Adam Clausen

From 213-year sentence to community leadership

The system did not offer a release mechanism when Adam began serving his sentence. Judges imposed determinate sentences, and “truth in sentencing” laws required individuals to serve at least 85 percent of their time. In Adam’s case, the judge sentenced him to 213 years in federal prison. Under that draconian sentencing system, Adam was expected to serve more than 181 years, considering he earned all the Good Conduct Time possible.

Instead of losing hope, Adam adhered to the principles we write about in our course, Preparing for Success after Prison.

What Brought Adam to Prison:

Like many people in prison, Adam acknowledges that his bad decisions began during childhood. Rather than listening to teachers and positive role models, he built friendships with other at-risk youth with whom he began using and selling drugs and burglarizing homes and businesses.

While his peers advanced through high school, Adam instead dropped out and left home. His criminal lifestyle quickly caught the attention of local law enforcement, which led to his arrest for burglary and robbery. Facing first time felony charges at the age of 18, a county court judge sentenced him to 12 years in state prison.

After just three and half years in custody, the state paroled Adam, but he felt ill-equipped and completely unprepared for success outside of prison. He’d gone into the system as a teenager and emerged at age 21 without a clear sense of purpose nor a vision for his future.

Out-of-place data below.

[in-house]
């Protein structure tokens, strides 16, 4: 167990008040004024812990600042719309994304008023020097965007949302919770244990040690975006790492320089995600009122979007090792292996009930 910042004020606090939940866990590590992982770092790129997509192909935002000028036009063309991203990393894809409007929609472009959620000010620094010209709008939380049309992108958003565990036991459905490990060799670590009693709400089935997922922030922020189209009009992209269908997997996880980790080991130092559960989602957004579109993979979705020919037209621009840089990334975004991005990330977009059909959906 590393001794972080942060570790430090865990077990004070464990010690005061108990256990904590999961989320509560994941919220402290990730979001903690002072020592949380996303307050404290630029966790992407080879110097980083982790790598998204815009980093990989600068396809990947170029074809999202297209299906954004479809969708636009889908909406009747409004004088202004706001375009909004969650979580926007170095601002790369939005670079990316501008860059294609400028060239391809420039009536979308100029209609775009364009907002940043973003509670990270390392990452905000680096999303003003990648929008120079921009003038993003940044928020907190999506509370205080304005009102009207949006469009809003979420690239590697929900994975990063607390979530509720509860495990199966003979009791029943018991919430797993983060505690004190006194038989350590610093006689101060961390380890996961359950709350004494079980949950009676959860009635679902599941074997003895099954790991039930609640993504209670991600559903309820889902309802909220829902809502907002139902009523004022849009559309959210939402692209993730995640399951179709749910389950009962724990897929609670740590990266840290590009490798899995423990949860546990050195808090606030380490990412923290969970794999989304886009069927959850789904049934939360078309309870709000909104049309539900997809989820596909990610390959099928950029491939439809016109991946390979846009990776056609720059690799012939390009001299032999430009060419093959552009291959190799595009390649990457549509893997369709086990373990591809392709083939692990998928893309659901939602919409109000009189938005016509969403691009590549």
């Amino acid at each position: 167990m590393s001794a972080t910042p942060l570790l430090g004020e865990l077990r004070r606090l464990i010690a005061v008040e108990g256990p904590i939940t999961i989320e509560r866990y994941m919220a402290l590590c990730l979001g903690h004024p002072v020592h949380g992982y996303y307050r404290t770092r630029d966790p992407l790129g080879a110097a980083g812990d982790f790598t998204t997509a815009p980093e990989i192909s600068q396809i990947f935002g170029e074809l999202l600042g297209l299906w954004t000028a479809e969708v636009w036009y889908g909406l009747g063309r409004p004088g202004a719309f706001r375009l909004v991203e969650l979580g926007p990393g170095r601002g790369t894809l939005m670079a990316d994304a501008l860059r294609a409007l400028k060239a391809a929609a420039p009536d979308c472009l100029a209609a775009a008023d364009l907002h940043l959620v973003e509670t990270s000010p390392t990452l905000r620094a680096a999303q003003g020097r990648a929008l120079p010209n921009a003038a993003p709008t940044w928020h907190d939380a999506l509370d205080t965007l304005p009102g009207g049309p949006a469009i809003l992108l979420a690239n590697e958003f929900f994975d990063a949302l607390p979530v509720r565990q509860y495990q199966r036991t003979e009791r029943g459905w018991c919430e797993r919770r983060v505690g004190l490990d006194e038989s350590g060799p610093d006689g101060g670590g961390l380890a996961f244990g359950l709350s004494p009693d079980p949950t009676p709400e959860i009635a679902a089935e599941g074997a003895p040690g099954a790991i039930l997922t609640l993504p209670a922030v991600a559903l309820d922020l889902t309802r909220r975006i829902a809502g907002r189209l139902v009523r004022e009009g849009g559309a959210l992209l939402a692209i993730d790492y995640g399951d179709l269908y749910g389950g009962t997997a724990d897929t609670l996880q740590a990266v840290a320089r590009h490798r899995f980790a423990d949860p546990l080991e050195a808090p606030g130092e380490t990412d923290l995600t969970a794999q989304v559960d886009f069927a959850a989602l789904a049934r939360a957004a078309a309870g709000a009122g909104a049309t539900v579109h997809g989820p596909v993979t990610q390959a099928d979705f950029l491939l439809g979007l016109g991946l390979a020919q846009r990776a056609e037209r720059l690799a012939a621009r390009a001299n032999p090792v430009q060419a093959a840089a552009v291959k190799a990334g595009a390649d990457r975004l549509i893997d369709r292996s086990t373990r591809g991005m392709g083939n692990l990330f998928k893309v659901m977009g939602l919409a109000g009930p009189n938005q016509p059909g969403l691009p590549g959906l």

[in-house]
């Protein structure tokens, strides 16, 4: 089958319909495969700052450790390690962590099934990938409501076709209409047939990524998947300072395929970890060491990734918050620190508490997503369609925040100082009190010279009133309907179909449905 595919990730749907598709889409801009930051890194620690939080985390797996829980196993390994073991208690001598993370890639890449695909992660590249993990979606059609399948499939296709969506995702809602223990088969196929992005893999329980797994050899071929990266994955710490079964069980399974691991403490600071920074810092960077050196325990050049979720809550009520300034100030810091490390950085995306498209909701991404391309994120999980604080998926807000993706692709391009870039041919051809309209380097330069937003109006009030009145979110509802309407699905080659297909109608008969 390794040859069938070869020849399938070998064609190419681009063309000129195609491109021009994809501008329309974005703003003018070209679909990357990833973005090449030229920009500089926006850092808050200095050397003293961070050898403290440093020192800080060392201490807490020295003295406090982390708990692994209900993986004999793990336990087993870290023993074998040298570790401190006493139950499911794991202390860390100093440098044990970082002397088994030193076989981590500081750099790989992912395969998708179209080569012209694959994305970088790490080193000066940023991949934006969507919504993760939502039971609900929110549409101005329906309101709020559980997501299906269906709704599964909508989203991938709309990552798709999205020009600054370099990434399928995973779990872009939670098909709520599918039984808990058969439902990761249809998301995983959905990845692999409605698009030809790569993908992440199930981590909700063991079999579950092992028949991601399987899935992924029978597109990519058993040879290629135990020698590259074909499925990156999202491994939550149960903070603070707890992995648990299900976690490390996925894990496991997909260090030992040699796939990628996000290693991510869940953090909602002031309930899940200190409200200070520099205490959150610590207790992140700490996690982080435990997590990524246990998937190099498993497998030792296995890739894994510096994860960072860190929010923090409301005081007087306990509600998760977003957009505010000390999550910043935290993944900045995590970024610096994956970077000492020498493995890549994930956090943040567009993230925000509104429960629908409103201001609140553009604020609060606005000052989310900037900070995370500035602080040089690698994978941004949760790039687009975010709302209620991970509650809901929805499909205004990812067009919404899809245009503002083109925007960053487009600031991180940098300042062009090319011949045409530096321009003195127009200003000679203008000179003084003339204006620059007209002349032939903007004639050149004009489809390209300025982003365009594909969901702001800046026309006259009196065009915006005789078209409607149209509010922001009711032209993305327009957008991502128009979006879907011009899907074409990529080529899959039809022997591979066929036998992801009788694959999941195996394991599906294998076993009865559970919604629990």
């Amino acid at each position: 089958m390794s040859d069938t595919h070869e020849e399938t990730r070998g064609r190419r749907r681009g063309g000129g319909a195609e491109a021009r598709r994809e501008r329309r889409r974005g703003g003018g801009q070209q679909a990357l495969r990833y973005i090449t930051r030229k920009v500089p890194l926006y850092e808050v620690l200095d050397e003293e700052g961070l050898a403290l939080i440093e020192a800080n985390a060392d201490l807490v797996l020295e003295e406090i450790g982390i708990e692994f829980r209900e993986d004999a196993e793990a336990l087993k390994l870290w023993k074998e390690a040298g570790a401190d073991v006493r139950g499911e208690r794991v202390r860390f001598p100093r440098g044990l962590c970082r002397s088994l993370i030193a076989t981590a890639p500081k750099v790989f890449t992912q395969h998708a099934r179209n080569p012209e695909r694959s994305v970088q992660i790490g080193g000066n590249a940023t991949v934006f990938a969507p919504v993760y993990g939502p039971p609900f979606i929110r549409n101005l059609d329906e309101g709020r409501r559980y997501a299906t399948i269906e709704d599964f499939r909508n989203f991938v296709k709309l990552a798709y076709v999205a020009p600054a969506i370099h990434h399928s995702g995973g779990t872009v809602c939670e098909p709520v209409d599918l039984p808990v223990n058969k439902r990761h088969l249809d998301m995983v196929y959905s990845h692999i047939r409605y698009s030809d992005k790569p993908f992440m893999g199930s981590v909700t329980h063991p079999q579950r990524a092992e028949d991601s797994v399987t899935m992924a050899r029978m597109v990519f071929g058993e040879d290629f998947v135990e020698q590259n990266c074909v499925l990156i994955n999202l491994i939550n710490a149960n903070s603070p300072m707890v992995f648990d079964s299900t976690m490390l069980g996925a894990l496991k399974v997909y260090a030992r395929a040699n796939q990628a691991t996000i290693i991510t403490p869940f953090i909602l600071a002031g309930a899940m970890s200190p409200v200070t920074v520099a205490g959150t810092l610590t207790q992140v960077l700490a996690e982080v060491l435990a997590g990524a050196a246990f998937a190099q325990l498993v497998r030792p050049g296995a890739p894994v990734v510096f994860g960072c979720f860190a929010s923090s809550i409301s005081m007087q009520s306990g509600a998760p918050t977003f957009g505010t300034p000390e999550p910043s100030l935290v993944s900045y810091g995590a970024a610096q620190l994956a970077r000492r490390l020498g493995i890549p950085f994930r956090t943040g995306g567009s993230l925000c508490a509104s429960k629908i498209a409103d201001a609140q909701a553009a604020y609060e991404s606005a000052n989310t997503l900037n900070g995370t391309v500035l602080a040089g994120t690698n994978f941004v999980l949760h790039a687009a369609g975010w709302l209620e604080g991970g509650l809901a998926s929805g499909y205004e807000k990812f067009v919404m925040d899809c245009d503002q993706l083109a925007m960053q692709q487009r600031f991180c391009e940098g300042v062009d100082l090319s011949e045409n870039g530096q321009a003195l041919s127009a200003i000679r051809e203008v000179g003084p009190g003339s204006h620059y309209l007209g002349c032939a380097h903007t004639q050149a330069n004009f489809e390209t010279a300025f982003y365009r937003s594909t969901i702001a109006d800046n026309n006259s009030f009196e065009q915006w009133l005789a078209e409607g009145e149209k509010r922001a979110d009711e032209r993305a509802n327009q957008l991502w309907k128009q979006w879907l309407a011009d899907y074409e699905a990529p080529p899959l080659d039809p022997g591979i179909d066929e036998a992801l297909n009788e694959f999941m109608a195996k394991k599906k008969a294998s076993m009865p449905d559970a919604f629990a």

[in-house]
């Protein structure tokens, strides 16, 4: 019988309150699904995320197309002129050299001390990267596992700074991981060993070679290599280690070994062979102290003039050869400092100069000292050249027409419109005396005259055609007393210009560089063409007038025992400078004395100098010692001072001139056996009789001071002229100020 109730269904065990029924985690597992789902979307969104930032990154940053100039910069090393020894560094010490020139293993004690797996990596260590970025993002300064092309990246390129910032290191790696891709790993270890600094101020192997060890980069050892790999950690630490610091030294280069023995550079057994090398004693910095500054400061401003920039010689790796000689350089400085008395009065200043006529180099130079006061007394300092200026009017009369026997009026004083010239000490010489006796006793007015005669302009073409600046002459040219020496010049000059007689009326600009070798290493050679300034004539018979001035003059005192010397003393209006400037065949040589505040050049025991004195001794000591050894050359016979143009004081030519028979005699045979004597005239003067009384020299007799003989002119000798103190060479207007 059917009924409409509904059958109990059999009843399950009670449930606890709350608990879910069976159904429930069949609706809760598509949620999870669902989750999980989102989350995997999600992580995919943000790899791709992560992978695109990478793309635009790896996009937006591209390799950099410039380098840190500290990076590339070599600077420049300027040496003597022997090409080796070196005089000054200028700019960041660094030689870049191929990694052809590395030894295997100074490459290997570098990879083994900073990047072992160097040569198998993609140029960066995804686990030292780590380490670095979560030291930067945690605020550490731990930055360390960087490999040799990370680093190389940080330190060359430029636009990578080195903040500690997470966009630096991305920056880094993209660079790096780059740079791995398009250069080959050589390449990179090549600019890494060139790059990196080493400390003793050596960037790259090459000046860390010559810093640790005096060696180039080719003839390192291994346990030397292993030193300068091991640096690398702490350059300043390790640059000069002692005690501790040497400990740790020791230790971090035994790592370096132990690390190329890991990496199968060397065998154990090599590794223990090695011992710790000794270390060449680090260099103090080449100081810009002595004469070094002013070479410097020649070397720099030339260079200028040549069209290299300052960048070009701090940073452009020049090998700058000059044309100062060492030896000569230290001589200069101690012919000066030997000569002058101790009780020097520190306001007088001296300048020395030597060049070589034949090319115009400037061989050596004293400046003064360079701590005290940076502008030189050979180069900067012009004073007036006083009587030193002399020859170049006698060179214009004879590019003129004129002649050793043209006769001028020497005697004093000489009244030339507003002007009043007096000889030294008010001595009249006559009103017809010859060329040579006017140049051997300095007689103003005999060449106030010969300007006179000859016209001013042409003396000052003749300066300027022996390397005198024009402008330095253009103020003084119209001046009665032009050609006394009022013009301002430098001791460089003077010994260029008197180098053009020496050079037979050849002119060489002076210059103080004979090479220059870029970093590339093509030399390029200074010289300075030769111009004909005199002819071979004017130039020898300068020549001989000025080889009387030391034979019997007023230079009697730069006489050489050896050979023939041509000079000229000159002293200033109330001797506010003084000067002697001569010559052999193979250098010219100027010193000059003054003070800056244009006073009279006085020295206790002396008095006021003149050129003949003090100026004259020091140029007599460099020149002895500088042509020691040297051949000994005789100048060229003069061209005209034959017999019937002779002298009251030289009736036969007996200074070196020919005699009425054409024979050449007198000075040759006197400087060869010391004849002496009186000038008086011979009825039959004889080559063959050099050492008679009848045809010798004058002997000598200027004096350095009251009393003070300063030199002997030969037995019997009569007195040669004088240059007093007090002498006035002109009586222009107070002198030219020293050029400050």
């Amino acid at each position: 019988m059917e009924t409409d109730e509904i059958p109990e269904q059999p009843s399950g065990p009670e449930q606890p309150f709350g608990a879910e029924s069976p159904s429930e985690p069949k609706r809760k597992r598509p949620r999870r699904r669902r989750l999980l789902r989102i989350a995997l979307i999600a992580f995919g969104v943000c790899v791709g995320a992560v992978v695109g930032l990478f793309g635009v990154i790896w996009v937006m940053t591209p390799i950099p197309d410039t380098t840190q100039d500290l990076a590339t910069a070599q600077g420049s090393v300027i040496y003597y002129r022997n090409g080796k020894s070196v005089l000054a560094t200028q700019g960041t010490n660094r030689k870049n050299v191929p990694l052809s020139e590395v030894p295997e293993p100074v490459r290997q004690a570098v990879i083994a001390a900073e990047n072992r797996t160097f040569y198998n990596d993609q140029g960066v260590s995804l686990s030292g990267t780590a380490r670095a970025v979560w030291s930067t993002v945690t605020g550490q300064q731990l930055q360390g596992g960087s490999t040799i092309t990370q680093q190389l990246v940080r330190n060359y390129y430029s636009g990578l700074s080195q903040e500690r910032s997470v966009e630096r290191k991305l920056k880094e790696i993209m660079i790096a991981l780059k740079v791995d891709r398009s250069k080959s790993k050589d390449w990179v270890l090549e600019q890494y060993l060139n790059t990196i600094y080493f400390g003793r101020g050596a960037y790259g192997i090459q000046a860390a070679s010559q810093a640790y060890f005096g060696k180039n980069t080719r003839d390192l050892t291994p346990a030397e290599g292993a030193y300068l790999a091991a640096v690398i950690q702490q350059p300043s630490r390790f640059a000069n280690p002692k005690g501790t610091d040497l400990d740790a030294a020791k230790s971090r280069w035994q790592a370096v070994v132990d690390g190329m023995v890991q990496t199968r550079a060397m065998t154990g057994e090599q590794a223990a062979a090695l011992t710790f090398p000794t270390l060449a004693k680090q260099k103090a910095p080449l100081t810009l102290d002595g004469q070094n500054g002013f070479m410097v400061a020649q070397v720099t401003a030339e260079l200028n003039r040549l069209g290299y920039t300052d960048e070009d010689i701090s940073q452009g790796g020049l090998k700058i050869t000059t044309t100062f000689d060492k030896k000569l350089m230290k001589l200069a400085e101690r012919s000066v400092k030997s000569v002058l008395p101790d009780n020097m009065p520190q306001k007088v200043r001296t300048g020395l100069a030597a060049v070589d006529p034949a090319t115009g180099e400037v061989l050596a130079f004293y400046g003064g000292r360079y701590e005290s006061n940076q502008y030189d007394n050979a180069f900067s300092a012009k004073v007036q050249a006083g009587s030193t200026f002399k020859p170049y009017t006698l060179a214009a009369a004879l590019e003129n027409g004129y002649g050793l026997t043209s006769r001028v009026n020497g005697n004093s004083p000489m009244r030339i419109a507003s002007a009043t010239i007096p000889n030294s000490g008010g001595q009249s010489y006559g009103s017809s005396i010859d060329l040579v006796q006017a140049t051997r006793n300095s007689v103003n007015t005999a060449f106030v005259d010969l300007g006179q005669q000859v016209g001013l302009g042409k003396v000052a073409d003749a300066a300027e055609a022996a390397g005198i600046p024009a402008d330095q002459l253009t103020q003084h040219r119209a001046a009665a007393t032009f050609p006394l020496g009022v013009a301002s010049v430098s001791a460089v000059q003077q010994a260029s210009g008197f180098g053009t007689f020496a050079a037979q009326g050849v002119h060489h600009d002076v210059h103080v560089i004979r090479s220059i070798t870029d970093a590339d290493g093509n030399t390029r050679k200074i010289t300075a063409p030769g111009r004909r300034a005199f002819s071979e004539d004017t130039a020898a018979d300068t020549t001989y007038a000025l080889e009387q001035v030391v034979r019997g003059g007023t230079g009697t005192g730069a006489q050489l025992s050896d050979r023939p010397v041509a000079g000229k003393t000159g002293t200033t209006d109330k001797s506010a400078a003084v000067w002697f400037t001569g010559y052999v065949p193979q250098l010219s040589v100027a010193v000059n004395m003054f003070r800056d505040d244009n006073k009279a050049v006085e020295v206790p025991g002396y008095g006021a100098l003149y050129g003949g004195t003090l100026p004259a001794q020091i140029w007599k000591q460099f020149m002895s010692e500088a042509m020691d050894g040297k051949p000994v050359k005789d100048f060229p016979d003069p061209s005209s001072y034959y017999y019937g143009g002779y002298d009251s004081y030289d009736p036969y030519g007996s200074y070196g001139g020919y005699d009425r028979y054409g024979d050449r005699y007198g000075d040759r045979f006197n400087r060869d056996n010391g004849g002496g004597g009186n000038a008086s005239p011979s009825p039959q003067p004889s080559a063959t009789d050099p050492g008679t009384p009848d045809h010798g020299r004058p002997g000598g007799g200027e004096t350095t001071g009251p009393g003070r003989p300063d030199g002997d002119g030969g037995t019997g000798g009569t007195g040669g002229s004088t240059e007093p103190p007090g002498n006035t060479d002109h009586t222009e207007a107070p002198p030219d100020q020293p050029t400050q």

Instead of pursuing his propose and finding a pathway to success, Adam returned to selling drugs and eventually committed another string of armed robberies. Those repeated bad decisions led a federal judge to impose a 213-year mandatory minimum sentence. Adam was only 24 years old when he received a sentence of “death in prison.”

High-Security Penitentiary:

Within hours of his transition into a high-security U.S. Penitentiary, other people in prison mentored Adam on how he should live. They gave him a knife, alcohol, and drugs to numb the pain. They offered the same message that permeated the state prison system of New Jersey:

“The best way to serve time,” they said, “would be to forget about the world outside and focus on his time inside.”

Early adjustment decisions led Adam to the Special Housing Unit. While in a solitary cell, he felt demoralized. Then, he had an epiphany: his choices had led him into the “prison within the prison,” and his decisions going forward would determine whether he spent the rest of his life in confinement or created a pathway that would lead him out.

Personal Development:

After several months, administrators released Adam from the Special Housing Unit. Rather than reverting to the behavior that had led to so much destruction in his life, he began committing to personal development. That strategy led to a series of opportunities. He created fitness classes and became a positive force within the penitentiary community.